Franchise Agreement Provisions You Need to Understand Before Buying a Franchise

Franchise Agreement Provisions You Need to Understand Before Buying a Franchise

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Like any business, there are legal documents that govern the partnership between a franchisee and franchisor—the franchise agreement.

Not to be confused with the Federal Trade Commission’s Franchise Disclosure Document, which describes the relationship between a franchisor and franchisee and contains historical data about the franchisor’s company, the franchise agreement is a legal document that spells out each party’s specific legal obligations.

If you’re pursuing multi-unit franchise opportunities, it’s important as a franchisee to have a clear view of your operational and financial commitments, as well as understand the obligation of both parties.

With that said, you should have an attorney with relevant experience review your franchise agreement. Below, we outline the key provisions in your franchise agreement that you need to understand and review with your lawyer.

Contract duration

Every franchise agreement is different, including the terms set for how long the agreement will last. Typically, the duration depends on the profitability of the franchise, how long it might take to break even, and the length at which you, the franchisee, expect to run the franchise successfully.

When the agreement nears its expiry, you can opt to renew the contract. This gives you and the franchisor the opportunity to review your franchise agreement and make adjustments to accommodate what the franchise has evolved into under your leadership.

Keep in mind, though, that contract renewal may not be in the cards. If the franchisor does not think your franchise location has been profitable enough, they may choose not to renew the contract.

Franchisor/franchisee relationship

Franchisees need the continued support of their franchisors if they are to succeed. This is why it’s important for both parties to establish and define the working relationship and expectations they have of each other in the franchise agreement.

For one. it needs to lay out the franchisor’s training program for franchisees and their staff. This can include training done at your location or a corporate headquarters. This also means offering ongoing support, from administrative to technical.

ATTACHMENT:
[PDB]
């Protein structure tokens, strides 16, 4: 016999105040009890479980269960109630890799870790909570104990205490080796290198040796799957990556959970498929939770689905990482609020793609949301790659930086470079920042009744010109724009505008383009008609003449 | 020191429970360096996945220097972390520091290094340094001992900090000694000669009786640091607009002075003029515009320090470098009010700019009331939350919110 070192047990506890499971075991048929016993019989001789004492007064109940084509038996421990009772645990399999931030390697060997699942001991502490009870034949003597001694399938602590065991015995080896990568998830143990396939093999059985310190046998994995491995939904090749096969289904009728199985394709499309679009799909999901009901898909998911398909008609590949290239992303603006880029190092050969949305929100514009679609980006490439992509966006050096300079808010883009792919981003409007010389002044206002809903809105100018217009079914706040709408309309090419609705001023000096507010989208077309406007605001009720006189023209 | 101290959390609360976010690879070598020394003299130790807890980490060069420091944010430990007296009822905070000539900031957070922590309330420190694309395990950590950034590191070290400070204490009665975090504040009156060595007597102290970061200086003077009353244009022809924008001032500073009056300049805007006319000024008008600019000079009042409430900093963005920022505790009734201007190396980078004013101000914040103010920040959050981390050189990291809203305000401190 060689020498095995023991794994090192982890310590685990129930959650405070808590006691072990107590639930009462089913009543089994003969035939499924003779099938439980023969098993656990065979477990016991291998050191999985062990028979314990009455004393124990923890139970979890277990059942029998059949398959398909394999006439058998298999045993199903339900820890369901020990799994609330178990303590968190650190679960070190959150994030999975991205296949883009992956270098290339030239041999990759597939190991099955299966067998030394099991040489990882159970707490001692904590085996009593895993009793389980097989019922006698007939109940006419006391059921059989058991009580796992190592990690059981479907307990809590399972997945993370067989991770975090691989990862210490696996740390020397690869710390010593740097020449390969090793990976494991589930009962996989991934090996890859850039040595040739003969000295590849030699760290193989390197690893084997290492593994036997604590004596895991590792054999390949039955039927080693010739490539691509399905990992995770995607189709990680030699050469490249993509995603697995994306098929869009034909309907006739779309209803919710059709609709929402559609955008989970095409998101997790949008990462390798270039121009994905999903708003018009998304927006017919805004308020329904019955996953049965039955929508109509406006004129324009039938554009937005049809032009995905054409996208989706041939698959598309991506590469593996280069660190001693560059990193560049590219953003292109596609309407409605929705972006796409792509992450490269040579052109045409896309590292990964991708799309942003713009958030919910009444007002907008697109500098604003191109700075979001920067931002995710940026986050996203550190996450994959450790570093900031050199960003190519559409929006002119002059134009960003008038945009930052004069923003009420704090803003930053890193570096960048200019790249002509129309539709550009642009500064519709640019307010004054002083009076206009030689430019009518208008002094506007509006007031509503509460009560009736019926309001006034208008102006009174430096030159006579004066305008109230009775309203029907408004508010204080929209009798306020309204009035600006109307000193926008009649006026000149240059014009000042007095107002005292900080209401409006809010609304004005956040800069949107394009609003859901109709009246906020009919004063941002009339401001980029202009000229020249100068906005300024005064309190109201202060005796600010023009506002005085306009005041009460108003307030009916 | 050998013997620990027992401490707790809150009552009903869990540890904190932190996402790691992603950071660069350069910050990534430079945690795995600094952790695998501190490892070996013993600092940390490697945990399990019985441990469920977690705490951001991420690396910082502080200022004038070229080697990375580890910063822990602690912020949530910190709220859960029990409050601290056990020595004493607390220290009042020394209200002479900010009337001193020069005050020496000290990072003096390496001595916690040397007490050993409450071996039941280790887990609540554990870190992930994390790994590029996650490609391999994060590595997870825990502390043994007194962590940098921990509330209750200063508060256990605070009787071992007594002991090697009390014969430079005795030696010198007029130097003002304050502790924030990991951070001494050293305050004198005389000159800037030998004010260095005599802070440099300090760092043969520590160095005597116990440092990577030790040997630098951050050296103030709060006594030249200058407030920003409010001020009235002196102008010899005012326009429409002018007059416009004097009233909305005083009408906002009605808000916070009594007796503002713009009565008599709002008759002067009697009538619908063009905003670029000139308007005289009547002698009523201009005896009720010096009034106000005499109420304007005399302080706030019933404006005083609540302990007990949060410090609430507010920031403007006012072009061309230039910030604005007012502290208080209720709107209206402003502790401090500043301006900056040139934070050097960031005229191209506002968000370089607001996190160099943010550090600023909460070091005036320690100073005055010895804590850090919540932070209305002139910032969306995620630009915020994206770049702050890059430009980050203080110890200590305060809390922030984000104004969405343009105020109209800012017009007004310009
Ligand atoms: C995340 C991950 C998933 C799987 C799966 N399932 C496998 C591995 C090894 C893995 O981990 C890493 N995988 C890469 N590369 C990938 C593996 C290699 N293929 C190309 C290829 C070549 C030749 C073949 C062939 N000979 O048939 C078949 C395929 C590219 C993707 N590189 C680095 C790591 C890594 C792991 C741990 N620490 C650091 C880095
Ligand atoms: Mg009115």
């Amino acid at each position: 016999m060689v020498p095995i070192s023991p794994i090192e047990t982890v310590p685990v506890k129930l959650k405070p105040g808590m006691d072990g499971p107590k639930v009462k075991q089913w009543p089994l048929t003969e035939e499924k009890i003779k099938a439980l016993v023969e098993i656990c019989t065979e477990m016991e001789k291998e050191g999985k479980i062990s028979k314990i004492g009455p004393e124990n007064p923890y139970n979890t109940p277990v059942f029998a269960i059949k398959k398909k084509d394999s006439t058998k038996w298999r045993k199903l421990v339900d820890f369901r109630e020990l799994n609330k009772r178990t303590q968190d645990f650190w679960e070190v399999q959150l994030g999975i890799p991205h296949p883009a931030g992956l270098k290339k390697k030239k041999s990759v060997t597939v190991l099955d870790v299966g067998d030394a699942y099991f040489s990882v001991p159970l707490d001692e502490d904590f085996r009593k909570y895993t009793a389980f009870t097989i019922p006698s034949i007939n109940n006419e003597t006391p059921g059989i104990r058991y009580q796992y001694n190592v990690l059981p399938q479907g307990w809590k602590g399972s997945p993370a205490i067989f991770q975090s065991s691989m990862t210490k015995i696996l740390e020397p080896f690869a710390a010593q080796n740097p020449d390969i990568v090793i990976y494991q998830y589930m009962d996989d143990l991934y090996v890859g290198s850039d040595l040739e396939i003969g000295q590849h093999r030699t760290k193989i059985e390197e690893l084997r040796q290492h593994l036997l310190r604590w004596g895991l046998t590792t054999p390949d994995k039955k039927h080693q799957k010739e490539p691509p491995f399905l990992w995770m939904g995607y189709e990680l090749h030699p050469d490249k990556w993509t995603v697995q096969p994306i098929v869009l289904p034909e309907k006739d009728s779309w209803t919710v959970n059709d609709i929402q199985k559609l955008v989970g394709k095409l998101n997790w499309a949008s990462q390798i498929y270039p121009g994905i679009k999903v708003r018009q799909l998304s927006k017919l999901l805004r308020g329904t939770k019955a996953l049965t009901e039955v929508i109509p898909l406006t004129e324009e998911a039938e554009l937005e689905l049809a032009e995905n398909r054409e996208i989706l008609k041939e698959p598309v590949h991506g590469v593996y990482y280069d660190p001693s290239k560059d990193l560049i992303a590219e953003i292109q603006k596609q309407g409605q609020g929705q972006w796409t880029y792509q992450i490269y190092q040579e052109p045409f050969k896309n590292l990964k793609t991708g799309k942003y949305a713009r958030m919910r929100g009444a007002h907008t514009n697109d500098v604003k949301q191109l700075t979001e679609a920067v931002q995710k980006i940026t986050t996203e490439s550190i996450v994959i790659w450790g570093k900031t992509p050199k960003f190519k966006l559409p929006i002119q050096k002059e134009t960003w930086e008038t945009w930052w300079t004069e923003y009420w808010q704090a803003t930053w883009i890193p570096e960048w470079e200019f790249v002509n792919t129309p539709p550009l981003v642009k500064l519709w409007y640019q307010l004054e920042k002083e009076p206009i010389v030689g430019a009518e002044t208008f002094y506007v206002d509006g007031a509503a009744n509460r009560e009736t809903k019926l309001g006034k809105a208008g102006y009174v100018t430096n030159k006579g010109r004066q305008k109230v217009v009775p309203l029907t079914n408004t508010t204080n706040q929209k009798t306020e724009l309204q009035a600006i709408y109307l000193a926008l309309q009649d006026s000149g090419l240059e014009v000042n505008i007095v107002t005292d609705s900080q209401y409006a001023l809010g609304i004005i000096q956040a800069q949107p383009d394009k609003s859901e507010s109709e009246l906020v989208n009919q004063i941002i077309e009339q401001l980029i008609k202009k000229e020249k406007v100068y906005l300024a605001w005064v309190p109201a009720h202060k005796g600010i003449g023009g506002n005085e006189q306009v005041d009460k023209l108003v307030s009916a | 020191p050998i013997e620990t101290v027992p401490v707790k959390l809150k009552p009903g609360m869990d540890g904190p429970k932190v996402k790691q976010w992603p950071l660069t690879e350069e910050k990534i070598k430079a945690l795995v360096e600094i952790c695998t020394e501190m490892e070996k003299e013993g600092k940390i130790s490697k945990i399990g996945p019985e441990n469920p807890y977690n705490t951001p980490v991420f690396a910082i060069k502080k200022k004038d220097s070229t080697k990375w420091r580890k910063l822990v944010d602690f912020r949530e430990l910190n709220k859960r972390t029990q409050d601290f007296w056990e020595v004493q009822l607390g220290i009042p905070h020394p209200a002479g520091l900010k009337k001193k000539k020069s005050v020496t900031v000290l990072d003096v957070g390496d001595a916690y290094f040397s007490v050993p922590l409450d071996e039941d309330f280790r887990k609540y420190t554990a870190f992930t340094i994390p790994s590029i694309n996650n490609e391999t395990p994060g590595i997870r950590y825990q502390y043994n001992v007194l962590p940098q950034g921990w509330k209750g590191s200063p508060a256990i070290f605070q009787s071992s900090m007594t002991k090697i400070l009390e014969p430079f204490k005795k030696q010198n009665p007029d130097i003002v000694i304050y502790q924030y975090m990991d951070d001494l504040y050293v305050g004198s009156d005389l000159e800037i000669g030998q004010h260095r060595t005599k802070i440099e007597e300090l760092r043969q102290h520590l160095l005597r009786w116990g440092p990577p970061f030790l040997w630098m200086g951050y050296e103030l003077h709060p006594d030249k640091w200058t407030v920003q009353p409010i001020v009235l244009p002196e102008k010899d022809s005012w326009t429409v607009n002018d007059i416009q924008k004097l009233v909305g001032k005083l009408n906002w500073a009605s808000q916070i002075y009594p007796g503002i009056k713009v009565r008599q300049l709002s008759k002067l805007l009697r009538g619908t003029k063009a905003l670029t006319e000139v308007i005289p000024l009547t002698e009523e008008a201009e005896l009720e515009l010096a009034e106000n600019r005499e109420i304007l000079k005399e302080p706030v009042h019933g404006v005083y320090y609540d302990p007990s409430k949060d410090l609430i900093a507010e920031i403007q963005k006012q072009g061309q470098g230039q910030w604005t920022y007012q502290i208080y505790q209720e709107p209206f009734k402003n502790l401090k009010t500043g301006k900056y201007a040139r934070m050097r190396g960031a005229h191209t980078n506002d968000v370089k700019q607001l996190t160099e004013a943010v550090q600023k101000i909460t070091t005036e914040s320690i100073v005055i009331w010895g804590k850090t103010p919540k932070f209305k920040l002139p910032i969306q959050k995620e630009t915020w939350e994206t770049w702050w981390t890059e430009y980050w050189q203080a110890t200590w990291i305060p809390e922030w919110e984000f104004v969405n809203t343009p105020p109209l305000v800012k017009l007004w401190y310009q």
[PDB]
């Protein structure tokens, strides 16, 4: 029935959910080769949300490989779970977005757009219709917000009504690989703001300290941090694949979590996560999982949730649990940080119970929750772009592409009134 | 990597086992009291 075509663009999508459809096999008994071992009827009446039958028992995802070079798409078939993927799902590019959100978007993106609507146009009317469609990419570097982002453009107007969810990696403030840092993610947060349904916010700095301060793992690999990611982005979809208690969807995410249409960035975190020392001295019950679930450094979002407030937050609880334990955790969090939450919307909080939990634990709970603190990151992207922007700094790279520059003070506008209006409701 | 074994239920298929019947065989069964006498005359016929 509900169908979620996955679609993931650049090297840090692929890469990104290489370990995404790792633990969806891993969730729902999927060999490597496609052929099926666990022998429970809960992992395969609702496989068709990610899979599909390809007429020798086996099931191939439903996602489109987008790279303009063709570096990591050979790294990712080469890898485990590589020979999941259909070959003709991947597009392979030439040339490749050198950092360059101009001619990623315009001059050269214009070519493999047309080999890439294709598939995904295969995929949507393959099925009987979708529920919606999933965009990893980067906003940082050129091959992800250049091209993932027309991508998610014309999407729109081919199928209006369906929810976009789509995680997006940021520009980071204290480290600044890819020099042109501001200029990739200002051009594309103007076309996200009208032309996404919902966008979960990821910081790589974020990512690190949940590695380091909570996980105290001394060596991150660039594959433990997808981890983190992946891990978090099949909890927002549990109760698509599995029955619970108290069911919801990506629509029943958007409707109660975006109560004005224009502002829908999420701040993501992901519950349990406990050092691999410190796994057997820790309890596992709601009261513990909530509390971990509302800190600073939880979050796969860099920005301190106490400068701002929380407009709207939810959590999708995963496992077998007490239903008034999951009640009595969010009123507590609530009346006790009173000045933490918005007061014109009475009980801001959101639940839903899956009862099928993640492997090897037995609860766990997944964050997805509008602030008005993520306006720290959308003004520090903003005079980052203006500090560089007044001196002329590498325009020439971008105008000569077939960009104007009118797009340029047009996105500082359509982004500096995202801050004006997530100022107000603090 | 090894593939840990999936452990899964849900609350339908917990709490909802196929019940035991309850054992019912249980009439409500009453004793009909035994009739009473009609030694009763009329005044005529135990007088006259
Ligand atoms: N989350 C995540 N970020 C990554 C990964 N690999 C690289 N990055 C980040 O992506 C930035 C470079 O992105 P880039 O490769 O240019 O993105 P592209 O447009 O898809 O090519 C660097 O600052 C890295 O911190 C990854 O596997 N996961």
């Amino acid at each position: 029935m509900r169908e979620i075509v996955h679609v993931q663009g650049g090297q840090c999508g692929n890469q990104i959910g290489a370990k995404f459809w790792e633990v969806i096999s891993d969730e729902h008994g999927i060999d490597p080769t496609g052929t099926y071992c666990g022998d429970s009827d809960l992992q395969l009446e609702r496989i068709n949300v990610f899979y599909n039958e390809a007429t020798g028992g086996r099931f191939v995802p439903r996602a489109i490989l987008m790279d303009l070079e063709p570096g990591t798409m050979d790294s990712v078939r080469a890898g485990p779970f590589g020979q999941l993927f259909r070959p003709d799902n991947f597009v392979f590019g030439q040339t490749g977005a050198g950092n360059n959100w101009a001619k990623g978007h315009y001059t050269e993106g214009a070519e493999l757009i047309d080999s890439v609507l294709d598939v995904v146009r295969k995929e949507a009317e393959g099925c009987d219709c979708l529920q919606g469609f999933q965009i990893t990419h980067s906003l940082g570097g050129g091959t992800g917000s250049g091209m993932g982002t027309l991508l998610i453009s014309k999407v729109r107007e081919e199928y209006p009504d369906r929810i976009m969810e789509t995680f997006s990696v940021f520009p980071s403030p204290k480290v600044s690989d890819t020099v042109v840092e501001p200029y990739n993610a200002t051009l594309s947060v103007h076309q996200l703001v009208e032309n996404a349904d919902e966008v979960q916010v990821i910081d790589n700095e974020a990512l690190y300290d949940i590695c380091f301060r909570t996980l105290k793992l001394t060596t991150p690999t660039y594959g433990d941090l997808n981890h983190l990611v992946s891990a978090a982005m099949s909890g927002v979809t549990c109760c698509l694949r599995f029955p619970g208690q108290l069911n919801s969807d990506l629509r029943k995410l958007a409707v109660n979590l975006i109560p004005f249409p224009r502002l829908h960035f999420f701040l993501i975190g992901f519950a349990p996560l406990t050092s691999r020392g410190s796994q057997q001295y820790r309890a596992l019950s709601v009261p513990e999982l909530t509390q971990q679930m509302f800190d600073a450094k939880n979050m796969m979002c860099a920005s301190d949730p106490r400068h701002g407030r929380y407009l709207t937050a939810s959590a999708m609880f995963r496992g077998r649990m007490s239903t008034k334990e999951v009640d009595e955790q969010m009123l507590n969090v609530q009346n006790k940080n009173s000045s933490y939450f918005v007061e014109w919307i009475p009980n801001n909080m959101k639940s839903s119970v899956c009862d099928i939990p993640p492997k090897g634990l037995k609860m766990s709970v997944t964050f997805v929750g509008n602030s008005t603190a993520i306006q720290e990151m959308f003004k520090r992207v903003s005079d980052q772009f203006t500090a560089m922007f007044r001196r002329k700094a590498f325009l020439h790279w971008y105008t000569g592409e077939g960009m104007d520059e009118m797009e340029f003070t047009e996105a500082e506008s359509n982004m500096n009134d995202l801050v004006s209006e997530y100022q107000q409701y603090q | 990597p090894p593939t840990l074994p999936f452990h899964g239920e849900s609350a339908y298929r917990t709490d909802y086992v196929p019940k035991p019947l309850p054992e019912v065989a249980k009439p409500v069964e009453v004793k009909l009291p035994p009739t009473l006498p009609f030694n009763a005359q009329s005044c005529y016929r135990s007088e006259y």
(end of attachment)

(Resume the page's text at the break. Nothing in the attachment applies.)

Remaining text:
On the franchisee’s side, the franchisor might require you to keep and submit adequate records. They might also set performance standards to comply with certain milestones you’re supposed to hit to ensure that the franchise is growing as it should.

With these terms laid out, each party will know their obligations and have an easier time adhering to them.

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Royalties and other franchise fees

As a franchisee, you need to pay an initial upfront fee simply referred to as the franchise fee. This covers the cost of the setup of the franchise, as well as training and recruitment. This may also cover other professional fees incurred in setting up the new franchise location.

However, the franchise fee only covers costs and doesn’t make the franchisor any profit. This is where royalties come in. Royalty payments are calculated based on either an established percentage of your profits or a flat fee.

Other franchise fees may include contributions to national marketing campaigns. This is especially applicable to bigger franchises where brand recognition can be achieved through nationwide promotion, which then benefits all franchisees.

Assigned territory

Franchisors typically won’t want to cannibalize their franchises by placing two or more so close to each other. This is why franchise agreements set up a franchisee’s assigned territory.

This provision in the contract designates a territory in which you can operate and whether you have exclusive rights to it. For example, you may be granted exclusive rights to set up the franchise in a smaller city but non-exclusive rights in a bigger one.

Use of trademarks and patents

One of the main benefits of purchasing a franchise is that you don’t have to start marketing from the ground up. There will already be logos and other trademarked brand identity elements you can use for your business.

In your franchise agreement, the provision of the trademark should list the trademarks and logos franchisees are entitled to use. It should also lay out how and where you can use these marks, as well as the restrictions for using them.

Franchise renewal and termination policies

The franchise renewal and termination clause describe how the franchise agreement can be renewed or terminated. It states your rights and obligations upon the termination of the contract and the transfer of the agreement, as well as important information about renewal negotiations.

Franchisors may also include an arbitration clause here, which makes an arbitrator review the case if either party warrants legal action.

A franchise agreement can be this long, confusing document but it contains all the legal information you need to successfully purchase and run a franchise. Understanding these provisions can help you make better decisions as you move forward in your business.

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